IT IS accepted by all that Kashmiris feel a deep sense of alienation and oppression, which they resent intensely. But there is another aspect that is often overlooked: Kashmiris feel that they are literally imprisoned in a cage from which almost all exit routes are barred save one, to India, which is also not without peril. Kashmiris are distrusted and treated poorly in many parts of India, whether as students or as traders.
Now, even one other solitary opening — trade across the Line of Control with Azad Kashmir — is facing a slow death. It has seen many ups and downs in the decade since it was begun. It always operated on barter; banking and telecommunication facilities were always denied.
Initially, it was proposed as a confidence-building measure by Atal Behari Vajpayee. His successor, Manmohan Singh, pursued it in earnest until the LoC trade was set going. Its political impact was considerable.
The LoC trade was as popular in Jammu as it was in the valley, and its popularity cut across political and religious divides. Despite this, no effort was made to improve the arrangements by providing banking facilities and telecommunications. Matters reached a ludicrous stage a few years ago when Mufti Mohammad Sayeed first became chief minister. In one sector of the Kanchenjunga River, the divide is very narrow. Divided families discovered that they could easily throw boxes of gifts to each other. It flourished only for a short time. The security forces put an end to it. Security was a false excuse. The crowds could well have been managed and the gift boxes properly searched. It was the opening to ‘the other side’ — which was unacceptable. Even this small opening was ended.
It is this mentality that inspired the ‘slow poisoning’ of the LoC trade. As a Kashmiri correspondent, Ishfaqul Hassan, reported from Srinagar very recently, ‘[T]he cross-LoC trade is showing signs of stagnation sending shivers through the traders’ community across J&K. Started in October 2008, the cross-LoC trade was considered as the mother of all confidence-building measures between India and Pakistan.’
One has heard of many protests at New Delhi’s calculated indifference to LoC trade. Rakesh Gupta, president of the Jammu Chamber of Commerce and Industry, worded his protest with admirable precision. ‘It is unfortunate that one of the most important confidence-building measures initiated by the then prime ministers of India and Pakistan 10 years ago was dying a slow death due to the absence of proper follow-up action.’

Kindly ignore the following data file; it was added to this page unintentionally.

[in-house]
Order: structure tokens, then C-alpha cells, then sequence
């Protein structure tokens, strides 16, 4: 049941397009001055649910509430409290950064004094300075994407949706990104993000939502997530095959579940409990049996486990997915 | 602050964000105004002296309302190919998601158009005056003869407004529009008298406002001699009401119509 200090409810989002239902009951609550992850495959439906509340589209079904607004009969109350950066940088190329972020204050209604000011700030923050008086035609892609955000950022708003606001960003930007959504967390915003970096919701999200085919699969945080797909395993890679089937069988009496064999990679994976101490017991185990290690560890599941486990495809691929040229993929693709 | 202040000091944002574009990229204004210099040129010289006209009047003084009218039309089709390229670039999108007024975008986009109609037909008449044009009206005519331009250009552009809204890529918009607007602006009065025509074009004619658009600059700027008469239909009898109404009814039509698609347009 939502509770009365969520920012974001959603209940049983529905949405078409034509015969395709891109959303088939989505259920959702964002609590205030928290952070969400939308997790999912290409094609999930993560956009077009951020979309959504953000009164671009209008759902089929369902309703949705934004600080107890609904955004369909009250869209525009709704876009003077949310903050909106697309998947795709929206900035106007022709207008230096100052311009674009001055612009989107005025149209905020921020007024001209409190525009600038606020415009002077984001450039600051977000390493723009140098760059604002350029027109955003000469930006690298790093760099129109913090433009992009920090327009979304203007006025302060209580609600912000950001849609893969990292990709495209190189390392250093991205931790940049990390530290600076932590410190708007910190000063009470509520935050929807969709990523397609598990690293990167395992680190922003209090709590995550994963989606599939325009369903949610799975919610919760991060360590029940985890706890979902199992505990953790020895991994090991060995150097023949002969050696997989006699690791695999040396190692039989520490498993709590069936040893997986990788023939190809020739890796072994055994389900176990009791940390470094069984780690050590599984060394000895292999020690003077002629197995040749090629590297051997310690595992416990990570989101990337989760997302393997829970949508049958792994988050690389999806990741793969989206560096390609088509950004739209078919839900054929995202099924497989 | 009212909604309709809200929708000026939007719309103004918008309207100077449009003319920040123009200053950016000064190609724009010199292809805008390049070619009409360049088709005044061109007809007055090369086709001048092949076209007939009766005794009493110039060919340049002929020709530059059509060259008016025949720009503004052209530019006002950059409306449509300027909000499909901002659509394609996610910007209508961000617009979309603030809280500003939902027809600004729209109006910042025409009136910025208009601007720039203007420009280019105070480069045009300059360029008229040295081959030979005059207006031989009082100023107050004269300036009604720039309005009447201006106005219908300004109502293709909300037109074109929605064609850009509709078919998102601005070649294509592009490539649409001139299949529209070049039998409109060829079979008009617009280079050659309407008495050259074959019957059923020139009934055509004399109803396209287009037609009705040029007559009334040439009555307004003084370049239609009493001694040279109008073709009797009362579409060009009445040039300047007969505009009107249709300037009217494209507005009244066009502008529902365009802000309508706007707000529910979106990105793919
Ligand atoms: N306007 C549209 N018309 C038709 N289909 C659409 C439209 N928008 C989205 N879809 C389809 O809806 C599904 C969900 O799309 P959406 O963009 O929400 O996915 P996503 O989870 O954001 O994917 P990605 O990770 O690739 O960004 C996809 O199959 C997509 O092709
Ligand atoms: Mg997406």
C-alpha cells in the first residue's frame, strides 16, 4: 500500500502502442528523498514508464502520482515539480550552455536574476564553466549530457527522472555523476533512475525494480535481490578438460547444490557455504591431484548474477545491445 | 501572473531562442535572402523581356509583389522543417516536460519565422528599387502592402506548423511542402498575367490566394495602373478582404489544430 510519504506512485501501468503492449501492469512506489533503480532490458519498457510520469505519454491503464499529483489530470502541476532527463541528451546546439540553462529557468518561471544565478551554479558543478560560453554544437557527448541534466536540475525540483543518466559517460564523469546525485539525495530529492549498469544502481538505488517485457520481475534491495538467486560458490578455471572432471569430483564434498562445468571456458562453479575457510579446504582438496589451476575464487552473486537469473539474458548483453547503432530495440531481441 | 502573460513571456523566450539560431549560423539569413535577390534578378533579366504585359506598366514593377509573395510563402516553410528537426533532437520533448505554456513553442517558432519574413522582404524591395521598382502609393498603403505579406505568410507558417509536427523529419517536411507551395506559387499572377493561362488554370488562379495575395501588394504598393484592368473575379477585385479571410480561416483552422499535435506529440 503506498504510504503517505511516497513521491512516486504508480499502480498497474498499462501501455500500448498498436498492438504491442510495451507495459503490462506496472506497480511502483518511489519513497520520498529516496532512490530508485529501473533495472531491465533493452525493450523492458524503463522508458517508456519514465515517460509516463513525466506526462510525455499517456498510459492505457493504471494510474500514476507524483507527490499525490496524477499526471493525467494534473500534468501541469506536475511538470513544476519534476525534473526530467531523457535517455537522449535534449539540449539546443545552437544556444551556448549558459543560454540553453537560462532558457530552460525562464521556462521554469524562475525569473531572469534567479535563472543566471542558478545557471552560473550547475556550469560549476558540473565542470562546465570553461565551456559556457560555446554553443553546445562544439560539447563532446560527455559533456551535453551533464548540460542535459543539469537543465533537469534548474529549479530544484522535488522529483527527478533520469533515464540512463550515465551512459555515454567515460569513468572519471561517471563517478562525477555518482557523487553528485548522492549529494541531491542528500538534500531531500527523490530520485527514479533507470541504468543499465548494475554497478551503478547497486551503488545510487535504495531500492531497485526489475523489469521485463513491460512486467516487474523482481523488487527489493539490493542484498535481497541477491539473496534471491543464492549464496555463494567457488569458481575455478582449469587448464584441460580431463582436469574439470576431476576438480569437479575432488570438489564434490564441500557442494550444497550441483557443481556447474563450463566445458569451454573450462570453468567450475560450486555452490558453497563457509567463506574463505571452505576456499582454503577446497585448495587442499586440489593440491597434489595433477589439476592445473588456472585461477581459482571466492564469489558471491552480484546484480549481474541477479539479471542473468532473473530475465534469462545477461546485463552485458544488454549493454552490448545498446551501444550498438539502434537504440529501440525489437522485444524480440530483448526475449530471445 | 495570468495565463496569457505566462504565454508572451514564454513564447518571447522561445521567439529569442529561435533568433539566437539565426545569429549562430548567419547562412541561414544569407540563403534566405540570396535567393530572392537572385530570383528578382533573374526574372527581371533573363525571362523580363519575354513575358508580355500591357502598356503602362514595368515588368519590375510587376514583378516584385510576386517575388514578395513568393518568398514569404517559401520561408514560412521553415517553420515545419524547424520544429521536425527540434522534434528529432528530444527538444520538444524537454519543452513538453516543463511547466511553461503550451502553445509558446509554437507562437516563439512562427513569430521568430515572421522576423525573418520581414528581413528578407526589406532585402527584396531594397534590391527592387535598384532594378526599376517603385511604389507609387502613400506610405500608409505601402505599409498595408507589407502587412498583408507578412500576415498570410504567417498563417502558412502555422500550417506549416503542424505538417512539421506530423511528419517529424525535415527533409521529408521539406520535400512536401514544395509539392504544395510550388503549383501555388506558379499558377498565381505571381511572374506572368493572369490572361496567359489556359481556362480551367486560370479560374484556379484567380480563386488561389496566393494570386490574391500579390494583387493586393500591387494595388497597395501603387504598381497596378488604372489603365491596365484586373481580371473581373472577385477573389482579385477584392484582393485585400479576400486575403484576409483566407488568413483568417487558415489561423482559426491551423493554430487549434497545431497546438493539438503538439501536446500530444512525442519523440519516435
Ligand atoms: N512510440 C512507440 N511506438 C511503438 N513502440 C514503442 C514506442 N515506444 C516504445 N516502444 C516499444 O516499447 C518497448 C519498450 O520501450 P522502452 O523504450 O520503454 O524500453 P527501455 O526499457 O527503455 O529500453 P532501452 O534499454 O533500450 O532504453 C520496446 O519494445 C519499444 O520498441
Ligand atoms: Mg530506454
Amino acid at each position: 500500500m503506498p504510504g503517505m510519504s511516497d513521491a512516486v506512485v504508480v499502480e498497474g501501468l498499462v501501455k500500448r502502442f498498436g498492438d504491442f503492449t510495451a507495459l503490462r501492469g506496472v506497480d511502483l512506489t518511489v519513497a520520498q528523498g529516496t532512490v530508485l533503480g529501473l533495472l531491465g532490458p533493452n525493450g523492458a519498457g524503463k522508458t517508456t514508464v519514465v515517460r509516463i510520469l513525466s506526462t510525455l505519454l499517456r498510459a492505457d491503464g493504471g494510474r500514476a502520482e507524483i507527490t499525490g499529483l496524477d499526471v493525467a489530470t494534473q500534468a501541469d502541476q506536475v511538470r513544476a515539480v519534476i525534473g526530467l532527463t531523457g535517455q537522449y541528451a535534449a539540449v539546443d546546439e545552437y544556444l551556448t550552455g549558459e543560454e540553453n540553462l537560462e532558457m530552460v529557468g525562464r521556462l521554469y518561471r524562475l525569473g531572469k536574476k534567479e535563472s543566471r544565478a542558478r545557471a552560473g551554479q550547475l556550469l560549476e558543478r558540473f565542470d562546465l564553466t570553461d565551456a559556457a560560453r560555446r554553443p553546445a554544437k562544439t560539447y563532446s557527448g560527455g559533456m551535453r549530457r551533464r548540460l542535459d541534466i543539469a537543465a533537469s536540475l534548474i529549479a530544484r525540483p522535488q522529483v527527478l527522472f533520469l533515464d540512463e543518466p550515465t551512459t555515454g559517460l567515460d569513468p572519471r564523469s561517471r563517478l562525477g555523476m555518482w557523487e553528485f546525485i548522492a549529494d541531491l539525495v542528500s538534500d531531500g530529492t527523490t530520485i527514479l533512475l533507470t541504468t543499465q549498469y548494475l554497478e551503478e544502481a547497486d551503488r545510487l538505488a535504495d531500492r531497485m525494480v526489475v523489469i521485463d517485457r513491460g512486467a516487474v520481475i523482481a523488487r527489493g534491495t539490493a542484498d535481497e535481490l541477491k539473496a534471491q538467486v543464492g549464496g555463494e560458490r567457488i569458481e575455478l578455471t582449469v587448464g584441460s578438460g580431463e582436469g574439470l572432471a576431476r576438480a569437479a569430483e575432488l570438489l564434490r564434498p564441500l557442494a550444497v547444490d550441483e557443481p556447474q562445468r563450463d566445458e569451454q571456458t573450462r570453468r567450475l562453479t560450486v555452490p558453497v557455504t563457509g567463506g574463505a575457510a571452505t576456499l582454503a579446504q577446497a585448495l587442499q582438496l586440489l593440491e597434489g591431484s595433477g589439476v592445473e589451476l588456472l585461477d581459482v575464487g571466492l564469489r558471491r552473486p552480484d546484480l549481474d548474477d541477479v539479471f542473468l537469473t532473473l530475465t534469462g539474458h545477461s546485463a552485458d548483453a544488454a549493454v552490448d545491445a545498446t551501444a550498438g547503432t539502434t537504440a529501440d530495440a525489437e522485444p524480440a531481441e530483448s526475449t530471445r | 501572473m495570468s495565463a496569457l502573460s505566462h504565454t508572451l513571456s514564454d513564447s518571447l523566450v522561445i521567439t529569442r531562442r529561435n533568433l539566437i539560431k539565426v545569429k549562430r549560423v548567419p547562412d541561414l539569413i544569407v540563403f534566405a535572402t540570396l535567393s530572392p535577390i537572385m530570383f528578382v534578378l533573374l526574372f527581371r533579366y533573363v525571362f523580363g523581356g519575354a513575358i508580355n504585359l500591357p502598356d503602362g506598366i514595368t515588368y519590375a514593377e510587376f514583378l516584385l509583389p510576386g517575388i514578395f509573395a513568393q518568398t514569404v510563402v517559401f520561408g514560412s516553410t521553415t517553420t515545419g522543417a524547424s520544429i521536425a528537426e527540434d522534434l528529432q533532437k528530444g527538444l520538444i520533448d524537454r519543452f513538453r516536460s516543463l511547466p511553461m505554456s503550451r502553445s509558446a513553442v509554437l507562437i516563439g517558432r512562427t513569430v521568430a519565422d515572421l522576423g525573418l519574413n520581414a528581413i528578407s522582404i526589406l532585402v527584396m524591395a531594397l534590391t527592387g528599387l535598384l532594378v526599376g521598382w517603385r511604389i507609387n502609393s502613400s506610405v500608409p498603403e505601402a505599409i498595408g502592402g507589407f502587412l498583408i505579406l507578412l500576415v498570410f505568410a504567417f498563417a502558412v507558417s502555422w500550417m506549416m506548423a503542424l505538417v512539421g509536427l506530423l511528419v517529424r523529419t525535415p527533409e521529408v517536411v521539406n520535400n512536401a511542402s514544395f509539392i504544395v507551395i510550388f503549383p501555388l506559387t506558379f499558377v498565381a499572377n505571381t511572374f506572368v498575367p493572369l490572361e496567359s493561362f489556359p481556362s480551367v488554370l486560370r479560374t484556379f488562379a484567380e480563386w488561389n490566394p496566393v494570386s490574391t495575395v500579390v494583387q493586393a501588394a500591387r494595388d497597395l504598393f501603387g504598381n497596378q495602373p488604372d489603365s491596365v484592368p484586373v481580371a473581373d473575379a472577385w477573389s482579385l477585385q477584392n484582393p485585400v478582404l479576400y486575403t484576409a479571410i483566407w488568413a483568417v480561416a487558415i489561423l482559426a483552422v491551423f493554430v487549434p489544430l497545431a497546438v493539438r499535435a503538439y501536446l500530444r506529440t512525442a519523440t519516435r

The effect of its closure on the minds of the people of Kashmir — already feeling suffocated, and forcibly contained and controlled — can well be imagined. This one avenue offered some hope of other and more promising openings. Now, all the doors will be shut in their face.
In no part of the subcontinent does history matter as much as it does in Kashmir. Equally, no other part has had such roaring exchanges with foreign powers, defying the British rulers, as did the maharaja and people of Kashmir. Emperor Akbar is admired throughout the subcontinent. But Kashmiris hate him for destroying their independence by invading and annexing their land in 1586. He lured its last ruler, Yusuf Chak, to India and had him killed. He is buried in Bihar. Mughal armies were pelted with stones, a time-hallowed weapon against oppressors.
Likewise, Kashmiris can still recall the times, even during the rule of the tyrannical Dogras and their British overlords, when Russian and Central Asian merchants came to the region for its world-famous shawls. Movement of men and materials like pilgrims, books, shawls, gold tillas, Russian textiles, Kokandi silk, Bukharan rumals and coral formed an essential ingredient of the interaction between Central Asia and Kashmir.
The British imposed on the maharaja their resident in Kashmir to detect his dealings with other countries. Trade from British India would flow through Kulu via the Chang Chenmo route to Yarkand, bypassing the maharaja’s customs officials in Leh. This idea was so attractive that, in 1870, a special treaty signed in Sialkot in 1870 by the viceroy Lord Mayo and Maharaja Ranbir Singh, which would elevate this route to the status of a ‘free highway’, to be dotted with supply depots and rest houses jointly supervised by British and Kashmir officials. It became known as the ‘treaty route’. Haj pilgrims from Central Asia would pass through Kashmir to board ships at Karachi or Bombay.
To this day, Kashmiris fondly recall that history. In 1970, this writer went for a walk in the interiors of Srinagar with the editor of a prestigious weekly. All of a sudden, he exclaimed, ‘This is not India. It is Central Asia.’ Constitutional oppression apart, Kashmiris must also be freed from physical restraints and allowed to breathe freely. That will facilitate a political solution. Begin with the Jammu-Sialkot road.
Dawn.com, January 12. AG Noorani is an author and a lawyer based in Mumbai.
Want stories like this in your inbox?
Sign up to exclusive daily email
More Stories from Opinion